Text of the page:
When Riverhead Tomcats coach John Galanoudis handed the ball to pitcher Beau Keathley out of the bullpen in the eighth inning Saturday, he delivered a simple message.
“I told him, ‘Hey man, this is your game. Go get ’em,’ ” Galanoudis said.
Keathley, who quickly emerged as the closer this summer for Riverhead, needed one out to get out of a jam with the Tomcats holding a three-run lead against Sag Harbor in Game 3 of the Hamptons Collegiate Baseball League semifinals. He didn’t help himself right away, walking the first batter he faced on four pitches to load the bases. He fell behind the next batter 2-0.
Did Galanoudis begin to worry?
“A little bit,” he said. “That’s where him being young comes back a little. He’s a sophomore … I think that’s maybe just jitters.”
Two pitches later, Keathley got a ground ball to second to escape the jam and when he returned to the mound in the ninth inning, he promptly retired the Whalers in order to shut the door on a 4-1 win that sends the Tomcats into the championship round for the first time since 2012. They’ll face the Long Island Road Warriors beginning Monday in a best-of-three series to vie for their first championship. They’ve lost both of their prior championship series appearances in 2010 and 2012.
It wasn’t the first time the Tomcats went to Keathley for a four-out save. With the game on the line, they had reason to be confident in the young pitcher from Oakland University. He’s been nearly unhittable this season, posting a 0.46 ERA this summer prior to Saturday’s game at Veterans Memorial Park in Calverton. He’s allowed just one earned run.
His low, side-armed delivery makes for a tough challenge for any batter. He’s been so dominant, he was leading the team in strikeouts (32) prior to Saturday’s game despite only throwing 19.1 innings. Seven Tomcats pitchers had thrown more innings.
“The ball comes from underneath and dives into righties,” Galanoudis said. “And he’s got this frisbee slider that once you’re timed for the fastball in, it’s almost impossible to hit.”
Galanoudis said as the season progressed early on and the coaches got familiar with all the players, Keathley quickly emerged as the best option to close games. His save Saturday was the fifth of the season. He also closed out the Game 1 win.
His teammates know once Keathley steps on the mound, victory is within reach.
“We’re very confident,” said third baseman Louis Antos, who homered in the first inning. “I think Beau is a great kid, unbelievable pitcher. When he’s out there I always know he’s going to get the job done.”
Antos hit a 1-1 pitch over the left field fence that put the Tomcats ahead 1-0 and it was a lead they never relinquished. All the offense they needed came early. They added a run in the second and two more in the third to take a 4-0 lead. Sag Harbor’s lone run came in the fourth.
Antos said he saw two off-speed pitches to start his at-bat and his approach is to always hunt fastballs.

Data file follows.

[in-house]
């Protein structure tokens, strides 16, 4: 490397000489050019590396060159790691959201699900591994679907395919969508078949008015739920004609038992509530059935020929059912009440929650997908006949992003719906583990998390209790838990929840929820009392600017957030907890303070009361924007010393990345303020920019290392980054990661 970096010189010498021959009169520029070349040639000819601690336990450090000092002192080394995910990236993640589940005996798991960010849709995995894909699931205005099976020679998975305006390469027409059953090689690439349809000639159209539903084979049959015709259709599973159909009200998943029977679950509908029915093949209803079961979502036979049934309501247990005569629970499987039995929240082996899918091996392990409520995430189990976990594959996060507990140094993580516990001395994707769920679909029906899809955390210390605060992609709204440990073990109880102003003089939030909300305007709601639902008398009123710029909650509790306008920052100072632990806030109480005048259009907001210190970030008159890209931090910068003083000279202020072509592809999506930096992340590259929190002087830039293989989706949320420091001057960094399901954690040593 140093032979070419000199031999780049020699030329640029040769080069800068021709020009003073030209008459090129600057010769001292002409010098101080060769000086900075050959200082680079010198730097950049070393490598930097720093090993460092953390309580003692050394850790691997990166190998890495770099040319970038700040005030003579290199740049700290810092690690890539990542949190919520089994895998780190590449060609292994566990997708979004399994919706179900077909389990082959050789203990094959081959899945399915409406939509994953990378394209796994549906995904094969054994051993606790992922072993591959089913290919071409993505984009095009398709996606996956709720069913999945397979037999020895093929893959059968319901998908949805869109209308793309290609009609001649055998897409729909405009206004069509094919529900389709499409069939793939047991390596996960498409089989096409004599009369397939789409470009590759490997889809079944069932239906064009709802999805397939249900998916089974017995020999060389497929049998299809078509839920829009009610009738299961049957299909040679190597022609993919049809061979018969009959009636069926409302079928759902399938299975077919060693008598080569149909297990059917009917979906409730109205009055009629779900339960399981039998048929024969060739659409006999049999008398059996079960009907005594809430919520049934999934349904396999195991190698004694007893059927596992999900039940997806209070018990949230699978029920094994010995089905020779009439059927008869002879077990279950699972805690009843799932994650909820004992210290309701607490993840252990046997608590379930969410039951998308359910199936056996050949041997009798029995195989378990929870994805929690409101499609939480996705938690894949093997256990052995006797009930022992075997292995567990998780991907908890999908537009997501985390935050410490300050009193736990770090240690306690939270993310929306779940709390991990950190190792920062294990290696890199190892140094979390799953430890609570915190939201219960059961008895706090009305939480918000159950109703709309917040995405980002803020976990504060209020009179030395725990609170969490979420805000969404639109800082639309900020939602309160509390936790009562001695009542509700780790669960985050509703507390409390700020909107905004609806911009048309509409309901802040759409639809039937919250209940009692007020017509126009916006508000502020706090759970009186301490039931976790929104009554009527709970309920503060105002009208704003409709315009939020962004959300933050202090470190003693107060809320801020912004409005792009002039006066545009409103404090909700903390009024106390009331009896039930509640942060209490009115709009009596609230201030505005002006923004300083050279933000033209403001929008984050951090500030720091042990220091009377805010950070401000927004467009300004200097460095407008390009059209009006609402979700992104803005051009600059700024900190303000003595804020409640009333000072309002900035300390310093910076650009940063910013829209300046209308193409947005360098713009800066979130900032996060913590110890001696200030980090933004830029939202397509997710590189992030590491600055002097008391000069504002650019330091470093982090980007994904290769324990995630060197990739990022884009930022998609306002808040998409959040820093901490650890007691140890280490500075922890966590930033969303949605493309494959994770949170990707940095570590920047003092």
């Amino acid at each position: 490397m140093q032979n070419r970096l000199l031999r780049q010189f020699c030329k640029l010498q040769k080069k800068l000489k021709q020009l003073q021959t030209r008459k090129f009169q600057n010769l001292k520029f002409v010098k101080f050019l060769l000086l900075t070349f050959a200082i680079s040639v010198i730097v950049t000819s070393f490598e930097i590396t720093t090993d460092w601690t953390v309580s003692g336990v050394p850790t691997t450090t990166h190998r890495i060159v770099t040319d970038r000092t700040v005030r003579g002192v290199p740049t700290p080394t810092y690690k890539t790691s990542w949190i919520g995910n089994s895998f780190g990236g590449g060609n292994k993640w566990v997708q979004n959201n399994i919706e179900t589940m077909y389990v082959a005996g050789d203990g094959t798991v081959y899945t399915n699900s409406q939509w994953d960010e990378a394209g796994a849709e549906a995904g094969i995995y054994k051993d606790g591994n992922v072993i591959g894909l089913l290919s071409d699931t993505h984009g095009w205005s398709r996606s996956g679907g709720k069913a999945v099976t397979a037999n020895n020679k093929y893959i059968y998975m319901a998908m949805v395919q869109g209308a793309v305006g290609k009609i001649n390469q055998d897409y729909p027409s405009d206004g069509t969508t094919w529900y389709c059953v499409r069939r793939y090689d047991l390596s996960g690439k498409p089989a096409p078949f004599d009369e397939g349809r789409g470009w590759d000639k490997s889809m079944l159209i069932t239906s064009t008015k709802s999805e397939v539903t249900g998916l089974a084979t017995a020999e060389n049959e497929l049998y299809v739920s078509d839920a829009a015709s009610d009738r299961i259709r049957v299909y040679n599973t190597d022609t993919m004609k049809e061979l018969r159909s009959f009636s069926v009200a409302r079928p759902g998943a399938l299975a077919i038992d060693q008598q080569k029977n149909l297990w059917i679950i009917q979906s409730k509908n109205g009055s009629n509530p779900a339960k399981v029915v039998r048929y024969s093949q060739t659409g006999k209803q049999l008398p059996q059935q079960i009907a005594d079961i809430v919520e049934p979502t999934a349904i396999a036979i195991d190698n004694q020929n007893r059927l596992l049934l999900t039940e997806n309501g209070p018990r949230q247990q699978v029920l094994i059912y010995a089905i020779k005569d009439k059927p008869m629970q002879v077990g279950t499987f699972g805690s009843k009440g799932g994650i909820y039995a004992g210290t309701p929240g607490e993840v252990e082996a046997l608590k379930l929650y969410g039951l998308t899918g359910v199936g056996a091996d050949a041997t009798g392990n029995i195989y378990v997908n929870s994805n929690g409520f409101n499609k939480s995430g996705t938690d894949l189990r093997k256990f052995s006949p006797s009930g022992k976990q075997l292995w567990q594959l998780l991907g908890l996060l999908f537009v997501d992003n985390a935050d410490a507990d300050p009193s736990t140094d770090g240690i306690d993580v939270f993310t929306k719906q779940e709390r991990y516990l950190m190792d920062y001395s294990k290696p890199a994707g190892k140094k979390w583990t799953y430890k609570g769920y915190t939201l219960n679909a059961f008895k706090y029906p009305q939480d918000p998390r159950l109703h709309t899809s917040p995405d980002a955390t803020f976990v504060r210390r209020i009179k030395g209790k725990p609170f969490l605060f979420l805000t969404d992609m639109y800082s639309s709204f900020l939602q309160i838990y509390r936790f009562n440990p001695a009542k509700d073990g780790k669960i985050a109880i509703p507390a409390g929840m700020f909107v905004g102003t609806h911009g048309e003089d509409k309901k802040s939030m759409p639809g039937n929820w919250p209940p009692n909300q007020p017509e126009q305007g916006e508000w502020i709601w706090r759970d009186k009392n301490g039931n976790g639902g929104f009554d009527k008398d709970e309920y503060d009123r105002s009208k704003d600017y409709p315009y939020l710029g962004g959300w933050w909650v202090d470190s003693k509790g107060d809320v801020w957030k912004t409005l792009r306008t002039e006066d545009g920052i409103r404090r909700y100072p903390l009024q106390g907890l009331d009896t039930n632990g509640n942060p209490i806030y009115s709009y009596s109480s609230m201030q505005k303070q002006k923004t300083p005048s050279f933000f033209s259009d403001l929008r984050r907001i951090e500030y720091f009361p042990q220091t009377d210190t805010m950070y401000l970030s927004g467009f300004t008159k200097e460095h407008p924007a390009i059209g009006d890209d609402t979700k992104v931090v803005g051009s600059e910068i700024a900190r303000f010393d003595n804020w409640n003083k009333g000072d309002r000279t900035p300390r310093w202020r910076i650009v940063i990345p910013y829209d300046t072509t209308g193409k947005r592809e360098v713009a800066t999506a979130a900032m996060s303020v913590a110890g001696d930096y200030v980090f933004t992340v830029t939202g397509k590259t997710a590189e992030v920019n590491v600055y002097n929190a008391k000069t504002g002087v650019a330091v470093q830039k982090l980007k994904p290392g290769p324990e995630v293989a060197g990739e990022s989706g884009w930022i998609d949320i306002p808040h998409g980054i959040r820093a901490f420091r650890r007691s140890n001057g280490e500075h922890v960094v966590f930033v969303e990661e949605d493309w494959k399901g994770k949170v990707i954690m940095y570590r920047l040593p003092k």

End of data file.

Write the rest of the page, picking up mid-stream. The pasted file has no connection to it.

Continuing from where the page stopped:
“I got a fastball up in the zone and I didn’t miss it,” he said.
Antos hasn’t missed many pitches this summer. The Ronkonkoma native who plays for Queens College was batting .425 in 28 games prior to Saturday’s game. He was 2-4 Saturday.
“To be honest, I expect a lot out of myself,” he said. “I’m just having fun. I love baseball and I love playing the game, especially for these coaches and teammates.”
Casey Aubin, a UMass senior, started for the Tomcats in what was his first start of the summer. Galanoudis said he had another pitcher originally lined up if this game was needed. But a minor injury to the pitcher forced Galanoudis to reconsider his starter. He spoke to Aubin on the bus after Friday’s loss in Sag Harbor, which set up a Game 3, about taking the mound for a winner-take-all game.
“He’s a mature kid, he’s a leader,” Galanoudis said. “I had 100 percent confidence in giving him the ball today. I just knew his adrenaline and his composure at the same time was going to get him through.”
Aubin delivered four strong innings, which was right around what Galanoudis hoped to get out of him. He gave up one run. The damage could have been worse if not for a great play in center field by Connor Echols of Dayton University. With runners on first and second, he gunned down a runner at the plate in the third inning after a base hit for the second out. Aubin got the next batter out and the Whalers ended the inning without a run.
Galanoudis kicked off the game in style by singing the National Anthem. It was the second time performing this summer, the last being Fourth of July.
Music has always been a big part of his life. He’s recorded songs available on streaming services like iTunes under the name Johnny G, include an ode to baseball titled “Summer Ball” that was released in 2016. He said he tries to keep the two worlds separate, but the players inevitably find out about his music. Before the game started, someone recommended he sing.
He jumped at the opportunity.
“It was kind of a spur of the moment, last minute thing,” he said.
Now, the Tomcats are two wins away from singing “We are the Champions.”
Top photo caption: The Tomcats celebrate their semifinals win Saturday. (Credit: Robert O’Rourk)